Wall Street Journal
By Eric Morath
January 26, 2019
WYOMING, Mich.— Like many adults with disabilities, Nathan Mort has often struggled to find and hold a job. A conservation group once declined his attempt to volunteer. The 37-year-old West Michigan native, who has a high-functioning form of autism, ended up living with his parents and dependent on government payments.
His fortunes turned several years ago when a local food distributor, Gordon Food Service, found itself short of entry-level workers and developed an internship program for adults with disabilities. Mr. Mort was hired from the program permanently to track warranty claims for the company’s trucks and other equipment. That allowed him to stop collecting federal disability benefits and move into his own home.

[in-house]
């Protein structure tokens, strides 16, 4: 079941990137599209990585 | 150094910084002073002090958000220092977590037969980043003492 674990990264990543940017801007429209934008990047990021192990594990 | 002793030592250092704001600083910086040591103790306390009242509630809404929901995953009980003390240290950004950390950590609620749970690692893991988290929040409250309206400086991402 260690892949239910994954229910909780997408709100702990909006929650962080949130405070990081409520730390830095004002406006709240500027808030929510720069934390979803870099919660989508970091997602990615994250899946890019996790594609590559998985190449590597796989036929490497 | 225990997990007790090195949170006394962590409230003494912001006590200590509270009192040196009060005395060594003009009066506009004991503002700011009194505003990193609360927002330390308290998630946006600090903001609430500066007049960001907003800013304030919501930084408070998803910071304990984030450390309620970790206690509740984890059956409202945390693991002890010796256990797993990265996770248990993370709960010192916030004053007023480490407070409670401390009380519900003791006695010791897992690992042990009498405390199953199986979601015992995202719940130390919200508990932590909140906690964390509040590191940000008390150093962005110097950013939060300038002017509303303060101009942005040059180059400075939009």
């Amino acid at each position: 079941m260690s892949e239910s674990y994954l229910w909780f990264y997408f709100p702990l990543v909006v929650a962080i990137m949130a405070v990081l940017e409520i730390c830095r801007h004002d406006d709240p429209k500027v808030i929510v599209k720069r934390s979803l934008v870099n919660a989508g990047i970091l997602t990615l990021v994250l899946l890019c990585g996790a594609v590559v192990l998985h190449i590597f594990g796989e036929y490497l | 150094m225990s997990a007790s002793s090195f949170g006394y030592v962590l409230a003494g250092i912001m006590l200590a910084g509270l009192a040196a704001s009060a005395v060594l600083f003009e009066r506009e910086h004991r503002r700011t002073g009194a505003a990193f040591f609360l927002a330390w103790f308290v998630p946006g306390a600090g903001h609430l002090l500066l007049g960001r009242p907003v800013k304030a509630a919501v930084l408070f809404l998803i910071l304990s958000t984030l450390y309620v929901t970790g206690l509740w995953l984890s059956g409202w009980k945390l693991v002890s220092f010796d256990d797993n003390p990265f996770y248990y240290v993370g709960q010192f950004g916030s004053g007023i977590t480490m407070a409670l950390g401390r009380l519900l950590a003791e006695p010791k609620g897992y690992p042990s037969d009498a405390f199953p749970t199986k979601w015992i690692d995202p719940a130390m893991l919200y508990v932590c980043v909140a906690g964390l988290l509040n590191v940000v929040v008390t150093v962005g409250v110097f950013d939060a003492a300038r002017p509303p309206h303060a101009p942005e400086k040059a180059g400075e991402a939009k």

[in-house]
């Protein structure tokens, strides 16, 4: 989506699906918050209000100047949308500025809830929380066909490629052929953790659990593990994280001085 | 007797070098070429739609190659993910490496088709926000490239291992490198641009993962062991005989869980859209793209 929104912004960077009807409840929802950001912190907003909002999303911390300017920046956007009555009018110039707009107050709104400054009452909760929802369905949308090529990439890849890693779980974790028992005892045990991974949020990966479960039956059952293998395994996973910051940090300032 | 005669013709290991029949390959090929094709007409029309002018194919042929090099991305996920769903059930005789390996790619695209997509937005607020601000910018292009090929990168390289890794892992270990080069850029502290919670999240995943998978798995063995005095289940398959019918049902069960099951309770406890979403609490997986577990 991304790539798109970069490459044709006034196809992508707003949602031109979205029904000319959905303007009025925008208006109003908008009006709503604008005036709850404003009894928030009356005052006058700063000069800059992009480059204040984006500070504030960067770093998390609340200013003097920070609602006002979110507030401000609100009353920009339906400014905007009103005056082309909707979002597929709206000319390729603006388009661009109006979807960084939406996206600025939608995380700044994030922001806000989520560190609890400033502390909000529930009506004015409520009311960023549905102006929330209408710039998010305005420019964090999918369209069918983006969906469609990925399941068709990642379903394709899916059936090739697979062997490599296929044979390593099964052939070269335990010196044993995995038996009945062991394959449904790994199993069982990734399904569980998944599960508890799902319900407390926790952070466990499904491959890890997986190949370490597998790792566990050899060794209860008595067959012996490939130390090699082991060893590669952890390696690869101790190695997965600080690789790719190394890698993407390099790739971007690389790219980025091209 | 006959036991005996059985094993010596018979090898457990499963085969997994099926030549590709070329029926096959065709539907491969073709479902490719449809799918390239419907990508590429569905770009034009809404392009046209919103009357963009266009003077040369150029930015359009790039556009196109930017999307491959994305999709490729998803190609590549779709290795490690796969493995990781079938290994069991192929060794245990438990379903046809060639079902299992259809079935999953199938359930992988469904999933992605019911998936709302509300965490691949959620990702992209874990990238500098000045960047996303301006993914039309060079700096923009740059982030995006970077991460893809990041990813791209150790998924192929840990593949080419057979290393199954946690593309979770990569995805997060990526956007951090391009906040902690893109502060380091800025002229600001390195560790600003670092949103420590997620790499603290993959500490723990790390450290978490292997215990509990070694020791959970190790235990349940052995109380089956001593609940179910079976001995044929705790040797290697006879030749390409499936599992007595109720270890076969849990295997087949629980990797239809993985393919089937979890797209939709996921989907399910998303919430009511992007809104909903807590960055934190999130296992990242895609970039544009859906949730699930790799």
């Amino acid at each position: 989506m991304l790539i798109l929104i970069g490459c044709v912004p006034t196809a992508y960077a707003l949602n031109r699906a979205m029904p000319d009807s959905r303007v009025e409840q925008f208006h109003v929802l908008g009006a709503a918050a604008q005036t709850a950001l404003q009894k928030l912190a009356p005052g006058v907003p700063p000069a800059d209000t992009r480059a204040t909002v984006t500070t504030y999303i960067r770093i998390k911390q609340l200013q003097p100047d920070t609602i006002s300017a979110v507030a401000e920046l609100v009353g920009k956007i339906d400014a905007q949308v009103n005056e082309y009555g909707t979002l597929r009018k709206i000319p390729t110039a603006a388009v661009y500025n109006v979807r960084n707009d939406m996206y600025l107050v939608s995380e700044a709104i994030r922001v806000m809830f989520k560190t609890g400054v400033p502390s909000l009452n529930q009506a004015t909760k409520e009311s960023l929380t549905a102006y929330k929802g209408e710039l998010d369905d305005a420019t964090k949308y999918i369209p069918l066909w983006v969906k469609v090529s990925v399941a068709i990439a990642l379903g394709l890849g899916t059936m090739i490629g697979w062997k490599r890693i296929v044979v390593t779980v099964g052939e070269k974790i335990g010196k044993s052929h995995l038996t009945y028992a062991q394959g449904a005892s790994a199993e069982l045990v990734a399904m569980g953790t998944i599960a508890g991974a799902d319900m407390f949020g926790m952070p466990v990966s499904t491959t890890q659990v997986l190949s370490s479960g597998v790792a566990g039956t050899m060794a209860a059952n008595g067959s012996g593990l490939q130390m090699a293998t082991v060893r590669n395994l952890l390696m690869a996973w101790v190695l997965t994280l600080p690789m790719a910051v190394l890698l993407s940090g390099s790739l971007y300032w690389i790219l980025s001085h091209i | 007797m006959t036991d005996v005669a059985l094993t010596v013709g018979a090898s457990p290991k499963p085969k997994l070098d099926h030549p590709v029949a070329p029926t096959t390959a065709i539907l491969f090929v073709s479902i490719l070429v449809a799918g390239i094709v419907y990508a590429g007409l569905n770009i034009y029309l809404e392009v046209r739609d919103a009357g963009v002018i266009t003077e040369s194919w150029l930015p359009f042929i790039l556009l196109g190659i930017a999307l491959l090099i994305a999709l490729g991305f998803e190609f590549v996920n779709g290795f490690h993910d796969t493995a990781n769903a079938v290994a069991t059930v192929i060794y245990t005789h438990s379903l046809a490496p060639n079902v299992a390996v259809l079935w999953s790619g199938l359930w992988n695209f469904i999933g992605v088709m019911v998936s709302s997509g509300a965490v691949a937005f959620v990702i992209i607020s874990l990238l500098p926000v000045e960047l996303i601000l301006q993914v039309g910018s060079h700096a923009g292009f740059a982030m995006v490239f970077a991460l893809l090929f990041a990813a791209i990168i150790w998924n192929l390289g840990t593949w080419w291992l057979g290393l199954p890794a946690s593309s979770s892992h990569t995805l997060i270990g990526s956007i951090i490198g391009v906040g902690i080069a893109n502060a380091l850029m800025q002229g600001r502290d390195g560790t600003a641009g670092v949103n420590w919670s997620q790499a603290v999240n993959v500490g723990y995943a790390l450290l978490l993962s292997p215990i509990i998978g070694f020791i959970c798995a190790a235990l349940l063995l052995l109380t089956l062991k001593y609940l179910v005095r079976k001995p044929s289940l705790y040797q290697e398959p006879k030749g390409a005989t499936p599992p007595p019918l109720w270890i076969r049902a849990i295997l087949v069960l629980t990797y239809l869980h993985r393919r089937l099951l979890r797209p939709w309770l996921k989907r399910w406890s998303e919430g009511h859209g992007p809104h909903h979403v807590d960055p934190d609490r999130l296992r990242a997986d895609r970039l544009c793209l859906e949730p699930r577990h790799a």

Disabled workers finding jobs is putting the Social Security program on firmer ground. In 2015, the disability trust fund was nearing exhaustion. Congress ordered that a greater share of federal payroll tax revenue temporarily go to the trust fund to bolster it.
The tighter labor market is delivering opportunities to a broad swath of workers who were disproportionately affected by the last recession. Unemployment has fallen sharply for blacks, Latinos, younger workers and those without a college education. …
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